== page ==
misconceptions thus suggesting that students generally just didnt know how to solve the

problems.

Item twenty-one Four students missed this item with one each choosing B and D, and

two choosing C. Of concern though was the greater propensity of the high-scoring students to

incorrectly answer this item relative to the low-scoring students. Consequently, although 84% of

students answered correctly, this item may need to be revised.

Conclusions

In the course of conducting this item analysis much more specific information was

discerned than is evident from standard calculations such as measures of the central tendency of

grades. For instance, items that are too easy may bolster student confidence but offer little in

terms of describing disparate levels of learning, those that are answered correctly by more lowscoring students than high-scoring students signify significant issues and should be revised

before inclusion in future assessments, and misconceptions are sometimes illuminated by

particular distractor functioning which can be especially helpful to inform subsequent teaching.

ITEM ANALYSIS

While item analysis doesnt lend itself equally well to all assessment types and one must

remain mindful of the error inherent in any assessment, its future utility regarding selected

response assessments has been confirmed in the humble opinion of this author who, in

consideration of time constraints, will make it periodic if not routine practice in order to craft

quality assessments and inform teaching.

ITEM ANALYSIS

9

References

Guidelines for post exam review. (2007, November 7). [PDF]. Retrieved from from

http://www.lmunet.edu/public/uploads/dcom/pdfs/interpreting_item_analysis.pdf

Hall County School District. (2015). Coordinate algebra unit 3A: Linear and exponential

functions. Gainesville, GA: Hall County Schools

Kentucky Department of Education. (2007). Support materials for core content for assessment.

Retrieved from http://education.ky.gov/curriculum/docs/documents

/cca_dok_support_808_mathematics.pdf

Samuelsen, K. (2015). Item analysis and differential item function [PowerPoint slides].

Stiggins, R. J. (2012). An introduction to student-involved assessment for learning (6th ed.).

Upper Saddle River, N.J.: Pearson/Merrill Prentice Hall.

Understanding item analysis reports. (2005). [PDF]. Retrieved from

https://www.washington.edu/oea/services/scanning_scoring/scoring/item_analysis.html

ITEM ANALYSIS

10

Tables

Table 1

Test Specifications for Coordinate Algebra Unit Three: Linear and Exponential Functions

Standards

MGSE9-12.A.REI.11

D.O.K. 1

1(11)

D.O.K. 2

D.O.K. 3

Total

1

approximations, recognize the solution to

f(x)=g(x)

MGSE912.F.IF.1

1(12)

1(15)

element of the domain exactly one element of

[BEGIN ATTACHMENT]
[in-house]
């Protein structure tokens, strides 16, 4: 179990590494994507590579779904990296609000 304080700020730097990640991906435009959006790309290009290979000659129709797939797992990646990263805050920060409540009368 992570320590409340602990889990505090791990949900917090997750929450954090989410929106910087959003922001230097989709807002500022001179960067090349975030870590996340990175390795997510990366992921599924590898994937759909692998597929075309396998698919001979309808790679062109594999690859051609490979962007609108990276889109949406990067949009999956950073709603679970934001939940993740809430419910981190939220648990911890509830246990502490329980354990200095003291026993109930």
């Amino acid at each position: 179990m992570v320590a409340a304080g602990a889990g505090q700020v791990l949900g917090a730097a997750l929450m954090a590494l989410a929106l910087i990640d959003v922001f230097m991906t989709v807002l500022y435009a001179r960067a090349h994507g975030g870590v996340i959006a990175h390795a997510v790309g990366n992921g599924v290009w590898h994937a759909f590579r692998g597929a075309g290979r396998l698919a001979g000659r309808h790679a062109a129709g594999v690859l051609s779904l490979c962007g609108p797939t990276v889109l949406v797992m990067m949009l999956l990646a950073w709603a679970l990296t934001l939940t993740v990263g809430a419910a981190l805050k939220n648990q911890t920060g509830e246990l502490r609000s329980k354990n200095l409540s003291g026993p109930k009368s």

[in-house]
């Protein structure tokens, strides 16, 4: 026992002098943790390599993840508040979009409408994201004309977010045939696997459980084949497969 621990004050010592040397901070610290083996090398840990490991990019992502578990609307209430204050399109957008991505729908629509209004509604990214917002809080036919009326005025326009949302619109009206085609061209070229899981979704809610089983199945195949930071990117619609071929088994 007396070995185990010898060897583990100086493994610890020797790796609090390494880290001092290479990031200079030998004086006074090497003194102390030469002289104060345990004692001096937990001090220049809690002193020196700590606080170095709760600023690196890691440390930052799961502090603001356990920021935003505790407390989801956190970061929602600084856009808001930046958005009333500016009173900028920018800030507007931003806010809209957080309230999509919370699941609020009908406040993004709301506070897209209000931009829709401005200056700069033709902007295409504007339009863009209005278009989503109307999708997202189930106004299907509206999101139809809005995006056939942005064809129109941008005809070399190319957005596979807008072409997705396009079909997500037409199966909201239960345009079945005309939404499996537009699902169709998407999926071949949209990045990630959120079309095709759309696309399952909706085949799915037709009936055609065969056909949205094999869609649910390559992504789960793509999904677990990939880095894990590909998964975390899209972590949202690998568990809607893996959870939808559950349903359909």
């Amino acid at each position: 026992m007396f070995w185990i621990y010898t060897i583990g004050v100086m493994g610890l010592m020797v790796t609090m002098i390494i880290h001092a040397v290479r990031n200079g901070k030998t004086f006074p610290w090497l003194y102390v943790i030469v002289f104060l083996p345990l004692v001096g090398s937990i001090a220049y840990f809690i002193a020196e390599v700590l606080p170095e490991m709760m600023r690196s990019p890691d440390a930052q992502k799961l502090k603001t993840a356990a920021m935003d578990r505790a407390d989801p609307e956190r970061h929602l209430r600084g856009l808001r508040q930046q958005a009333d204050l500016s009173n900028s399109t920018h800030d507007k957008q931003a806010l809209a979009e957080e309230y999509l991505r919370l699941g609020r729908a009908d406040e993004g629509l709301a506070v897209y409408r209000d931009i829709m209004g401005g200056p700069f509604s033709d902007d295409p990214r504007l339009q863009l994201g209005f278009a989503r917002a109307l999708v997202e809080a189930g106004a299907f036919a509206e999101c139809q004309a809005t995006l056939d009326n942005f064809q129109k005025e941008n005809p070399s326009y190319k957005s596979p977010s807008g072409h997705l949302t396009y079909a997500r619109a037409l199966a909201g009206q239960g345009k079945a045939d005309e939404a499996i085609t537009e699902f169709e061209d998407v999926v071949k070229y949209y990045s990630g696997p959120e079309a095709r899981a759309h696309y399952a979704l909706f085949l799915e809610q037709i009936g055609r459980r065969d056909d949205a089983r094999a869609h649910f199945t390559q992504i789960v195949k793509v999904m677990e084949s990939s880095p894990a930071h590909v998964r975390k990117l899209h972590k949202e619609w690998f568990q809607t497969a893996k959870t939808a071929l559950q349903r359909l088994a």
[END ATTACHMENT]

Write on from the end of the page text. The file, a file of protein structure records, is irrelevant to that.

the range. If f is a function, x is the input

(domain) and f(x) is the output (range).

MGSE912.F.IF.2

1(13)

domain inputs, and interpret statements that

use function notation in terms of a context.

MGSE9-12.F.IF.5

1(14)

1(16)

and the quantitative relationship it describes.

MGSE912.F.IF.6

Calculate and interpret the average rate of

1(17)

ITEM ANALYSIS

11

Estimate the rate of change from a graph.

MGSE912.F.BF.1

1(21)

1(18)

1(20)

1(19)

between two quantities.

MGSE912.F.BF.2

Write arithmetic and geometric sequences

both recursively and explicitly, and use them

to model situations. Connect arithmetic

sequences to linear functions and geometric

sequences to exponential functions.

Note: D.O.K refers to Webbs Depth of Knowledge scale. Levels increase in cognitive demand

from 1 to 3.

ITEM ANALYSIS

12

Table 2

Item Difficulty, Discrimination and Distractor Frequency

Responder

Q11 Q12

a

1

1

b

1

0

c

1

1

d

1

1

e

1

0

f

1

1

g

1

1

h

1

1

i

1

1

j

1

1

k

1

1

l

1

1

m

1

1

n

1

1

o

1

1

p

1

1

q

1

1

r

1

1

s

1

1

t

1

1

u

1

1

v

1

1

w

1

1

x

1

1

y

1

1

p

1.00 0.92

d

0.00 0.17

Distractor frequency

A

0*

92

B

0*

4

*

C

0

4*

D

100

0

Key

D

A

0

0

0

0

0

1

0

1

1

0

1

0

1

0

1

0

1

0

1

1

1

1

1

0

1

0

1

0

1

0

1

0

1

1

1

0

1

1

0

1

1

1

0

0

0

1

1

1

1

0

1

0

1

0

1

1

1

1

0

1

1

1

1

1

1

1

1

1

1

0

1

0

1

1

1

0

1

1

1

0

1

0

1

1

1

1

1

1

1

1

1

1

1

1

1

1

1

1

1

1

0.88 0.60 0.80 0.52

0.25 0.25 0.25 0.42

4

0

88

8*

C

60

0

20*

20*

A

0

80

20*

0

B

20*

8

52

20*

C

Q17 Q18

0

0

0

1

1

1

1

1

1

0

1

0

1

0

1

0

1

1

1

1

1

0

0

1

1

1

1

0

1

0

1

0

1

1

1

1

1

1

1

0

1

1

1

0

1

1

1

1

1

1

0.88 0.56

0.25 0.08

12*

0

88

0

C

0

20*

24*

56

D

Q19

0

0

0

0

0

0

0

1

0

0

1

1

0

0

1

1

0

1

1

1

1

1

1

1

1

0.56

0.67

12

16

16

56

D

Q20 Q21

1

1

1

1

0

1

0

1

1

1

1

0

1

1

1

1

0

1

1

0

1

1

0

1

1

1

1

1

1

1

1

0

0

1

1

1

0

1

1

1

1

1

1

1

1

0

0

1

1

1

0.68 0.84

-0.08 0.00

12

68

8

12

B

84

4

8

4

A

(easy). d = Discrimination, and ranges from -1 (more low performers (red) correct than high

performers (green)) to 1 (more high performers correct than low performers).

* Distractors, frequency expressed as a percentage.